Povlsen launched a legal challenge to the granted planning permission through the Scottish Courts but was unsuccessful in doing so. The lawsuit stemmed from Povlsen’s alleged concerns about the potentially harmful effects of Space Hub Sutherland’s launches on the local residents’ health and the region’s environment, including the Caithness and Sutherland Peatland Special Protection Area. After a detailed consideration of the case, the Court dismissed the claim, but the company soon filed a motion for review of the judgment.
He caused further controversy by investing in a competing launch site in the Shetland Isles, which was cited in a government report as being preferred and recommended location for a Scottish launch pad. Povlsen’s company, Wildland Ventures, had invested £1.4m in a rival Space Centre project (now SaxaVord Spaceport). Wildland Ventures explained this strange decision by their willingness to support the space industry, which, if developed correctly, can greatly benefit Scotland’s rural economy. However, the company stressed that the site for the development should be chosen wisely.
Povlsen’s support of the Shetland Space Center amid a lawsuit against the opening of Space Hub Sutherland caused an uproar among the Scottish public.
Highland City Council member Hugh Morrison, representing Sutherland North, West and Central, said: “This is really disappointing. He (Povlsen) obviously doesn’t want the spaceport on his own doorstep but would be happy to fund it on someone else’s.”
Dorothy Pritchard, chairman of the Melness Crofters’ Estate (MCE), where the Sutherland launch site is to be located, took to social media with a statement: “It is blatant hypocrisy on the part of a company owned by Mr Povlsen to sue the Sutherland Space Hub, which will be carbon neutral while investing in the Shetland Islands, which has four conservation sites, two specially protected areas, one national natural reserve, Viking Age archaeology site, and a planned monument. What hypocrisy to call yourself an environmentalist.”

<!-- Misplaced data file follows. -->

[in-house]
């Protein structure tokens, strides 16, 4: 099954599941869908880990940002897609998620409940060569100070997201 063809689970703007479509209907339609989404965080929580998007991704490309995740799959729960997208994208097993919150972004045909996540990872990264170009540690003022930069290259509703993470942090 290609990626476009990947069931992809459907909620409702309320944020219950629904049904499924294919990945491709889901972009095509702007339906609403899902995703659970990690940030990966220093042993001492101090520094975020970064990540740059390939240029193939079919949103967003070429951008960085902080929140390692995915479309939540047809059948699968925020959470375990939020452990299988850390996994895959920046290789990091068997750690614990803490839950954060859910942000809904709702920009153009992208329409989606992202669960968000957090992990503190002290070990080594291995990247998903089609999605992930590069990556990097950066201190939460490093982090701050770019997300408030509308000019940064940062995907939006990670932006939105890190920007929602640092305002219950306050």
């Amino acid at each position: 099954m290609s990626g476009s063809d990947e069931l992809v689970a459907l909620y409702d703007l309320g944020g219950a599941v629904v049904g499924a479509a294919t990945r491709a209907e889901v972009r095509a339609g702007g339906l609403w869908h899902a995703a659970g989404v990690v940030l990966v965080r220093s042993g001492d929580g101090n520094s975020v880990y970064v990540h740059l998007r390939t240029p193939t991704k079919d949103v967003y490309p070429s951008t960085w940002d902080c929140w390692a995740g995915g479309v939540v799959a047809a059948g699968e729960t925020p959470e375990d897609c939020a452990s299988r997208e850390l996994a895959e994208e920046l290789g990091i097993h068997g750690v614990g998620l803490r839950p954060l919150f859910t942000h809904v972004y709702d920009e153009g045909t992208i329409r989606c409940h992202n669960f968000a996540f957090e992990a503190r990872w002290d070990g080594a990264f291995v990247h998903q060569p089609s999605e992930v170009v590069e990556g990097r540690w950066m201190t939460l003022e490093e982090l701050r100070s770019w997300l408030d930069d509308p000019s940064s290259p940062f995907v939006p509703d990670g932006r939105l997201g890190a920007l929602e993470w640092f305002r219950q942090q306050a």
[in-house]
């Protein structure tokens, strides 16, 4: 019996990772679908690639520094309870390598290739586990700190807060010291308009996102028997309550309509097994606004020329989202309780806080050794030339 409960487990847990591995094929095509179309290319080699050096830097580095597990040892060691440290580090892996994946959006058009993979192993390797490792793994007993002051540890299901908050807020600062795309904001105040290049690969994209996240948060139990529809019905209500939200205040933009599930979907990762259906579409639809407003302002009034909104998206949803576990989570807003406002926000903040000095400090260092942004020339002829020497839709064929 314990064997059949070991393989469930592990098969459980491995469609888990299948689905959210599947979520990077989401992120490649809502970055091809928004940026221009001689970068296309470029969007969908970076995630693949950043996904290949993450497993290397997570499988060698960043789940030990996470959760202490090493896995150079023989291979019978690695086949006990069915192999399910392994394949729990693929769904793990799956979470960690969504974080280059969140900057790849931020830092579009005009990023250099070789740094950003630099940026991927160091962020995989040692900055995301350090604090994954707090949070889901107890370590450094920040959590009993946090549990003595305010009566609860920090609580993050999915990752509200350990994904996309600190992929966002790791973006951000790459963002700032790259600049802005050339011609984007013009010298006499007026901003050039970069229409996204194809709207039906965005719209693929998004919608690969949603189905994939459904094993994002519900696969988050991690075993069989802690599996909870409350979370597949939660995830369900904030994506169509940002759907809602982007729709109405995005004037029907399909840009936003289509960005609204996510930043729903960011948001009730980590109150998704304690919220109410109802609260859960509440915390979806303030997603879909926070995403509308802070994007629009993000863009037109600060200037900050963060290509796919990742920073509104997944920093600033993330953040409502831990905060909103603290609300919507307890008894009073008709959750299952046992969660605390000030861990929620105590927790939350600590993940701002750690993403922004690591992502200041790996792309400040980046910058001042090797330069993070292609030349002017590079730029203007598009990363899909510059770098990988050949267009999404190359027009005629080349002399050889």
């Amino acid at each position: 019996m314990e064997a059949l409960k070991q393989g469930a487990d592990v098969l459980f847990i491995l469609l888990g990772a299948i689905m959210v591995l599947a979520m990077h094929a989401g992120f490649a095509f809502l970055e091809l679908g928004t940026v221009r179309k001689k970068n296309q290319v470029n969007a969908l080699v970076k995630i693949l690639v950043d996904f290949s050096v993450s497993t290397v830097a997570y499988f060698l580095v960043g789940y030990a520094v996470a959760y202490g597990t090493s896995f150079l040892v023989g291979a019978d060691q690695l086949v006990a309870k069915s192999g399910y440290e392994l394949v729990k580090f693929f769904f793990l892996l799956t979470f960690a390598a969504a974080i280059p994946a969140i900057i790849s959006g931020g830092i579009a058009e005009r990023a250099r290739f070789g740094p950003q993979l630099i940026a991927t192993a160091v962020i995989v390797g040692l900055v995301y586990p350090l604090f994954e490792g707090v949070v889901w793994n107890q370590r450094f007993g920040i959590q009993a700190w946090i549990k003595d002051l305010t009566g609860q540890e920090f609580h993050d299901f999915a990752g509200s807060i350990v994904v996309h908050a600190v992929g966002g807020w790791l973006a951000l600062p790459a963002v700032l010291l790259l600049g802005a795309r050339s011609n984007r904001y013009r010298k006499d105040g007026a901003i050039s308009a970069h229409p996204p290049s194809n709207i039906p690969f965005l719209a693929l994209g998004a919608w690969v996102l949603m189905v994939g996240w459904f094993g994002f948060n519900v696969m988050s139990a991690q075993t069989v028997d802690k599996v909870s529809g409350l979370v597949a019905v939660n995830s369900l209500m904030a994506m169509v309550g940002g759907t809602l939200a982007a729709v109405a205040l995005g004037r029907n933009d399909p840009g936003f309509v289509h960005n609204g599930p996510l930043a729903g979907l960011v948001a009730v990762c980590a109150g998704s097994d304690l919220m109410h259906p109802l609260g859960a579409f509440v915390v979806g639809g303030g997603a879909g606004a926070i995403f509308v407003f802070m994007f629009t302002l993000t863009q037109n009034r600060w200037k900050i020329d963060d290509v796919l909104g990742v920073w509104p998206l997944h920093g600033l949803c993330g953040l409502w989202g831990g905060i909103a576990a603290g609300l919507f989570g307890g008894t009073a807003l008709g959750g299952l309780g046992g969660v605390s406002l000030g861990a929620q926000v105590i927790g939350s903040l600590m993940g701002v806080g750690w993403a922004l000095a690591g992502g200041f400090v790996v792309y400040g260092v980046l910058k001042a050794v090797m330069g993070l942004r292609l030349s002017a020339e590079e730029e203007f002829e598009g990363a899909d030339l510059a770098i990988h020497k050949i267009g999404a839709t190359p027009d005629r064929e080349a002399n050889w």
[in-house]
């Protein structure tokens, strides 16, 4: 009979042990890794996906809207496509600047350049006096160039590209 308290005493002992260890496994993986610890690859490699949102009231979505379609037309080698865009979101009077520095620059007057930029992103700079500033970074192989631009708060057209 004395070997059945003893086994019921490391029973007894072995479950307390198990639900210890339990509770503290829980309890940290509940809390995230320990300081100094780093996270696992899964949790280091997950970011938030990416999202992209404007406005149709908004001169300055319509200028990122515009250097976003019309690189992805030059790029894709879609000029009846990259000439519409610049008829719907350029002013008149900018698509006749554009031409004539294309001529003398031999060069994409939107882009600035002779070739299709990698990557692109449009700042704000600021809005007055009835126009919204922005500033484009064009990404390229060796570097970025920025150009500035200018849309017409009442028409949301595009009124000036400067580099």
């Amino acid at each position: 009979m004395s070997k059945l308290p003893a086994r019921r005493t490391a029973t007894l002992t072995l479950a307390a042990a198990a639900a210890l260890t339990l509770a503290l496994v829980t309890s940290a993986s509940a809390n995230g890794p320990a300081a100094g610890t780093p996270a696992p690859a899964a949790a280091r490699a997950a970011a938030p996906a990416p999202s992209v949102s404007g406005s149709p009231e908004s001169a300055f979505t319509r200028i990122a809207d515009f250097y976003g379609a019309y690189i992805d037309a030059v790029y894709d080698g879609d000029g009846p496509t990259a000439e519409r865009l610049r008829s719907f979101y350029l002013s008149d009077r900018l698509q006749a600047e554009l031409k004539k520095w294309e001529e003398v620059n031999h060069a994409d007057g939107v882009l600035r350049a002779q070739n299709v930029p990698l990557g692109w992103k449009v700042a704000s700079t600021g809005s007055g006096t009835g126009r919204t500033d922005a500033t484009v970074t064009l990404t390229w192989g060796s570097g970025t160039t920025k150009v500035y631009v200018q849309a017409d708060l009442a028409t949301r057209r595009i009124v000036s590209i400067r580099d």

In the autumn of 2021, Anders Holch Povlsen gave in under pressure from Scotland’s society and said he would no longer appeal against the decision to build the Sutherland Space Hub.
As a reminder, Sutherland Space Hub should be the first and largest of the seven proposed spaceports in the UK under the Launch UK programme. The hub will serve 12 satellite launches per year, creating 61 jobs for local residents and 250 more across the region.
SaxaVord Spaceport is also well positioned to take its rightful place in the Scottish launch market, and we hope that Anders Povlsen will continue to support the site to ensure fair competition.
Anders Holch Povlsen’s family
Anders Holch Povlsen is married to Ann Storm Pedersen. They met in Bestseller when Ann started her career in the company’s sales department. Their marriage continues to this day. Ann is a co-owner of Bestseller and supports Anders in all his endeavours. From 1999 to 2014, they had four children.
Anders Holch Povlsen children’s names and dates of birth: Astrid (1999), Agnes (2000), Alma (2005), Alfred (2014).
Tragedy in Sri-Lanka
In April 2019, Anders Holch Povlsen and his wife suffered a terrible tragedy. Anders, Ann Holch Povlsen and their children spent the Easter weekend in one of the hotels in the city of Colombo, Sri Lanka. By a tragic coincidence, in those days, the country was shocked by a series of terrorist attacks that claimed the lives of about 300 people. Alma, Agnes and Alfred Povlsen were among these victims. They died from bombings at the hotel, and Anders himself was injured. Many people in Scotland expressed their sympathy and support to the Povlsen couple, which helped them recover from their tragic loss. Less than a year later, in March 2020, they had twin girls and, in September 2021, a son.